In early March of 2021, a serious vulnerability in on-premise implementations of Microsoft’s Exchange Server came to light. The new strain of ransomware used in the attack, known now as DearCry, impacted the servers used by hundreds of thousands of organizations around the world, from governments to banks to healthcare to charities.
While many Exchange users are concerned for the integrity of their systems, there is a group that doesn’t have to worry—those that use Exchange in the cloud.
Because the vulnerability was localized to on-premise (or “on-prem”) Exchange implementations, those organizations that use Exchange as a cloud-based service were excluded from the scramble and panic that ensued with the announcement.
This attack should be causing CIOs and other technology leaders to take another look at the benefits of using cloud-based services. And there are good reasons to consider making the switch, from security to budget to resource management.
The Disadvantages of Not Using the Cloud
In small companies and organizations, IT wears many hats. The focus is frequently on tasks that meet business needs or on implementing forward-thinking solutions. Routine tasks, like patching, can take a back seat to more mission-critical projects.
Manual scanning and patching are time-consuming, and these tasks often fall to a low priority status in comparison to the urgent requests your IT team is likely already juggling. Plus, the patch processes can be more cumbersome than the actual patching activities.
And even when patches are performed monthly or quarterly, there could still be work left undone. New patches and new vulnerabilities could come up during the planning phase and be missed or could conflict with other planned patching activities.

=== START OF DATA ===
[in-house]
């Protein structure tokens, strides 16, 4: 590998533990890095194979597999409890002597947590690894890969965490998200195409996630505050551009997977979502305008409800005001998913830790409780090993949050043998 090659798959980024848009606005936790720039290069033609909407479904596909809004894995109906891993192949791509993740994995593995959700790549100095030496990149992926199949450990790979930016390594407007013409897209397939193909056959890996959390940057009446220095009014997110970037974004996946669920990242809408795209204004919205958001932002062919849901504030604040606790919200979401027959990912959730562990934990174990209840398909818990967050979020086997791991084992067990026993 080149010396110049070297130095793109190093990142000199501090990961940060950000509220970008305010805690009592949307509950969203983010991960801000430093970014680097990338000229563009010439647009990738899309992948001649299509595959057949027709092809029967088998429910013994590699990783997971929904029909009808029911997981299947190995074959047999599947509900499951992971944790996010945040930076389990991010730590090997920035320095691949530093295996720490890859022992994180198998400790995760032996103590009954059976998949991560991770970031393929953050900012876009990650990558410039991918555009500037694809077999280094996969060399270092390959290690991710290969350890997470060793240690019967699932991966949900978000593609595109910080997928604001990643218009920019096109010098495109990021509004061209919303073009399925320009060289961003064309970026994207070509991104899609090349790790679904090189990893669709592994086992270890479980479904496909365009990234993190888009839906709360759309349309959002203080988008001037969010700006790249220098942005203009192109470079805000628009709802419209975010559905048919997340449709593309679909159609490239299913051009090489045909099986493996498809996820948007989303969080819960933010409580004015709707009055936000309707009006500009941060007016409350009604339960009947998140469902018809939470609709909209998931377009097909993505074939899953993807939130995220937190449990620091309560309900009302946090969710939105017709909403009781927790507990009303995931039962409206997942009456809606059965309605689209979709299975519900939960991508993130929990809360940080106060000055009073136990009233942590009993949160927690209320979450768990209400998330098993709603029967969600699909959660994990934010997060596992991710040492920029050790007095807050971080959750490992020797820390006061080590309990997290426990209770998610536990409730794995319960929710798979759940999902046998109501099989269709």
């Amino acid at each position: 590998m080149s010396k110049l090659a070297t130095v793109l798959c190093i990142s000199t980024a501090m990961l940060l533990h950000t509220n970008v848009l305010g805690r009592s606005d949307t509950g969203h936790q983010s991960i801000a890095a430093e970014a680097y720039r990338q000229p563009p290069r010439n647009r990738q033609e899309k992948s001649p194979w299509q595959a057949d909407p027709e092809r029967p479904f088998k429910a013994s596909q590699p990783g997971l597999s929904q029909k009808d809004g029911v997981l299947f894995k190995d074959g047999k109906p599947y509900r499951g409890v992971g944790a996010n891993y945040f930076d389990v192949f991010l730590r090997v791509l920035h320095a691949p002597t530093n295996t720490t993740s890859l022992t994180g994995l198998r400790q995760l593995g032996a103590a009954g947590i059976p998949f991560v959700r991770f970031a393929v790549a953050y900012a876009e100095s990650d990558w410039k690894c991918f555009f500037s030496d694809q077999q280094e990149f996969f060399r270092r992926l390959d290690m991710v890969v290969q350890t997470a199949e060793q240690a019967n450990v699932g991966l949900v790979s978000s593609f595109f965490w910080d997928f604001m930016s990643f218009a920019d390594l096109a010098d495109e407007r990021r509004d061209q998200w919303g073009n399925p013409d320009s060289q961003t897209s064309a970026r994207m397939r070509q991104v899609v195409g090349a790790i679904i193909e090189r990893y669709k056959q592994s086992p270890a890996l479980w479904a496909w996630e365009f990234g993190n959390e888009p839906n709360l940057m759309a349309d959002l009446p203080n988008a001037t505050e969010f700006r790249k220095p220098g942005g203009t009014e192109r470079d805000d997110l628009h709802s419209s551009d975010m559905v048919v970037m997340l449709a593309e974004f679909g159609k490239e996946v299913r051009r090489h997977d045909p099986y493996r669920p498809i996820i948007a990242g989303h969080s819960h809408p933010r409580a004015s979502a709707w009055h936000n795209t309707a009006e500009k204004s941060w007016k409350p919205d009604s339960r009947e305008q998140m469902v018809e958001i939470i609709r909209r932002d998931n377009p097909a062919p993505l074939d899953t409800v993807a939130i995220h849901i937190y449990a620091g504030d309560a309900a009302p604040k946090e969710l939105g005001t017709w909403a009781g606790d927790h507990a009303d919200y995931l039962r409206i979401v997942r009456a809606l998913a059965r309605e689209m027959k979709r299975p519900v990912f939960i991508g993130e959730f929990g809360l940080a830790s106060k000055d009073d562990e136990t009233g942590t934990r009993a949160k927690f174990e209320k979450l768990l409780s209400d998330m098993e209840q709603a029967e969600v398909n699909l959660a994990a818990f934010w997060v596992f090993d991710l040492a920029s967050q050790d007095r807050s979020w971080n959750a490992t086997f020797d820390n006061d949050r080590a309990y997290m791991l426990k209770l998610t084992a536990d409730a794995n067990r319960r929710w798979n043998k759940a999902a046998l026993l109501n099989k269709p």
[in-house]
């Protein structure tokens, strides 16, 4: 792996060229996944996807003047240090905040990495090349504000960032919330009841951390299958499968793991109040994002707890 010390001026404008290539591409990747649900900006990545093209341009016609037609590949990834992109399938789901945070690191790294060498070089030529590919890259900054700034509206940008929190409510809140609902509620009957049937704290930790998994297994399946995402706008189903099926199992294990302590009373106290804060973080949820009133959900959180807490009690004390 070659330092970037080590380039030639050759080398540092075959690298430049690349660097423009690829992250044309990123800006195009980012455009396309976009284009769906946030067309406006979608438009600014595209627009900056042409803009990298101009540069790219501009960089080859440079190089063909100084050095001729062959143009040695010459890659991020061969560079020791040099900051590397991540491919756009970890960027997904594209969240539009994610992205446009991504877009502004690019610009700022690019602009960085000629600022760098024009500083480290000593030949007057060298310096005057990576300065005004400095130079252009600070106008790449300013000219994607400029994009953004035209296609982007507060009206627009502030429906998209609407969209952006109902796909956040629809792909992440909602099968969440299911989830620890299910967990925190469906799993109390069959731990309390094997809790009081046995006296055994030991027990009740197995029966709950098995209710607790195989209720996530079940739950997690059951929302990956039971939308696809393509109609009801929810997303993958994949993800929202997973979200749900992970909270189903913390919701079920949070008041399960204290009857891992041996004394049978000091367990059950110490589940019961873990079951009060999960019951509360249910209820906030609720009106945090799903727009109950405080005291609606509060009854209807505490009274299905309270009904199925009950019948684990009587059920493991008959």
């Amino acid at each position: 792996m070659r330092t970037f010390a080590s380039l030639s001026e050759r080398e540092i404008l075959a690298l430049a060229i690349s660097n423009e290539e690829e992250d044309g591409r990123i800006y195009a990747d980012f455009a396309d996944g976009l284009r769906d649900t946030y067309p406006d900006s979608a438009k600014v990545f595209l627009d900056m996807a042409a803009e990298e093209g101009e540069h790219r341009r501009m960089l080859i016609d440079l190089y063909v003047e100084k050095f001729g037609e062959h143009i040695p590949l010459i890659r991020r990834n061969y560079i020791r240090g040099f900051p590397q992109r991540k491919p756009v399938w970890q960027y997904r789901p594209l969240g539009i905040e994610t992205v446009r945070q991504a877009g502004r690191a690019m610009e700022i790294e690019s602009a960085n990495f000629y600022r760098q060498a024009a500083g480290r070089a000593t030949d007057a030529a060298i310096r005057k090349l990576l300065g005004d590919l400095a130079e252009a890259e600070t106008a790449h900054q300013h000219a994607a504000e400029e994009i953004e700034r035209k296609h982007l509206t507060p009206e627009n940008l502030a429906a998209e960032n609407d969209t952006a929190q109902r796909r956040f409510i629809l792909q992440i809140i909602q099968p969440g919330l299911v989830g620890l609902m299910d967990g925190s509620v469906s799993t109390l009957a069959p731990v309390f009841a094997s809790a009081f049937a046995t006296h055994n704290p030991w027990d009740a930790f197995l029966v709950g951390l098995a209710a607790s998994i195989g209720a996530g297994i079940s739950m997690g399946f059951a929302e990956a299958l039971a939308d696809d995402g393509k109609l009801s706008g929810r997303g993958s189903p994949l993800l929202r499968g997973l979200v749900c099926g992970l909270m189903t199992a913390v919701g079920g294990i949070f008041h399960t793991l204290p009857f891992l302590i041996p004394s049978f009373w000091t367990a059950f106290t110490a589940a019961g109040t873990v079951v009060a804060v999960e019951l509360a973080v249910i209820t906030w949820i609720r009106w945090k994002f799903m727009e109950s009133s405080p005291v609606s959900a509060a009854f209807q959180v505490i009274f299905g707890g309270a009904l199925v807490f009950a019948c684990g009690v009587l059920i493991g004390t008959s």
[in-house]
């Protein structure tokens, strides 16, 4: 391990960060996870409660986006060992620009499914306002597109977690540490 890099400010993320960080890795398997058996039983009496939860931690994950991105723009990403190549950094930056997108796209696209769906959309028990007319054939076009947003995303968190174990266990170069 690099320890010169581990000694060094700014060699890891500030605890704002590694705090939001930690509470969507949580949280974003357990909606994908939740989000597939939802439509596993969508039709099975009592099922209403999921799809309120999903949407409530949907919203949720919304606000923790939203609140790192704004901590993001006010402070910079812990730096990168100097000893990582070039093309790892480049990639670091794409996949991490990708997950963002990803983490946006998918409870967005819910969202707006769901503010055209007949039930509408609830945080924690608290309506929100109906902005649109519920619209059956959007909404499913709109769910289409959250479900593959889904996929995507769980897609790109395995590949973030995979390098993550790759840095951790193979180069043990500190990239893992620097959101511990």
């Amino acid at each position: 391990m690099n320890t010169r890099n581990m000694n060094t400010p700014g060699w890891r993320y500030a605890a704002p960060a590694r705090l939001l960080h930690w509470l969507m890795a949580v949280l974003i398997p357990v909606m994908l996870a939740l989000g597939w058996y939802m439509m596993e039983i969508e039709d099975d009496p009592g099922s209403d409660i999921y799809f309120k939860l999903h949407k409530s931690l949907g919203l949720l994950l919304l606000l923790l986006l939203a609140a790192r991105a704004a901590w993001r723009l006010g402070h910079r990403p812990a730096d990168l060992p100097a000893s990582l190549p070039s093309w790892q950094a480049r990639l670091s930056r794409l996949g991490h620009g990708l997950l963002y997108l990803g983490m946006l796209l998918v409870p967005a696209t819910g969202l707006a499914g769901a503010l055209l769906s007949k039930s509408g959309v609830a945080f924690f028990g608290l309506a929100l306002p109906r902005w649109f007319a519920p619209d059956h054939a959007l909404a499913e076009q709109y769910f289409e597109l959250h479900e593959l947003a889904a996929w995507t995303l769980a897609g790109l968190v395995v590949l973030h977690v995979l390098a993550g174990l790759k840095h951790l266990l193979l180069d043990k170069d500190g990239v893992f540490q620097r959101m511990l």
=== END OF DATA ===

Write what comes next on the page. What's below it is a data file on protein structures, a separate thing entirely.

Scanning may help, but it doesn’t solve the problem. Unless your vulnerability management solution runs all of the time, your scans are only a snapshot of the vulnerabilities that exist at the time of the scan. A company could pass a vulnerability scan today and fail it tomorrow.
Worse, some companies complete their vulnerability scans, but lack of bandwidth leaves identified risks unaddressed. Without remediation, the scan is worthless.
When there is a critical security vulnerability released, like with Exchange, it can be all hands on deck to handle remediation. This leaves other projects to flounder while the IT team jumps on the issue that needs immediate attention.
All of this is to say that managing, monitoring and mitigating risk for on-prem solutions are time-consuming and can still leave you open to attack. And nation-state attackers and other bad actors know this.
The Advantages of Using the Cloud
The Exchange hack gives us a clear explanation of why it’s so beneficial for companies to move to cloud-managed solutions. Not only do cloud services offer stable, predictable budget requirements, things like patch management and risk mitigation are taken off of IT’s plate.
That’s because a cloud-based service is constantly being patched, monitored and evaluated. A managed service provider has staff whose entire purpose is to keep the implementations under them up to date and secure.
While many cloud and SaaS providers tout that their users receive the latest features frequently and well before on-prem users, those using managed cloud services are getting the benefits of the latest patches without needing to divert their own internal resources to do so.
A managed cloud provider will also be monitoring and scanning for vulnerabilities constantly. With dedicated staff available to immediately handle and mitigate new issues or a detected breach, a cloud provider can handle proactive risk mitigation and reactive breach and vulnerability management efficiently.
The Microsoft Exchange server hack and DearCry are wake-up calls for companies that are trying to juggle the resources they need to keep their systems running and secure. IT groups, especially those within smaller organizations, have a lot on their plates already, and the constant need to monitor and patch on-prem implementations is just one more task on a long list—a task that shouldn’t be ignored, but is more often than not.
Switching to managed cloud-hosted services is an easy and cost-effective way to protect your organization. At the same time, cloud services allow you to refocus your technology teams on business-critical projects that move the needle on your goals instead of patching, scanning and mitigating, only to miss a critical zero-day vulnerability.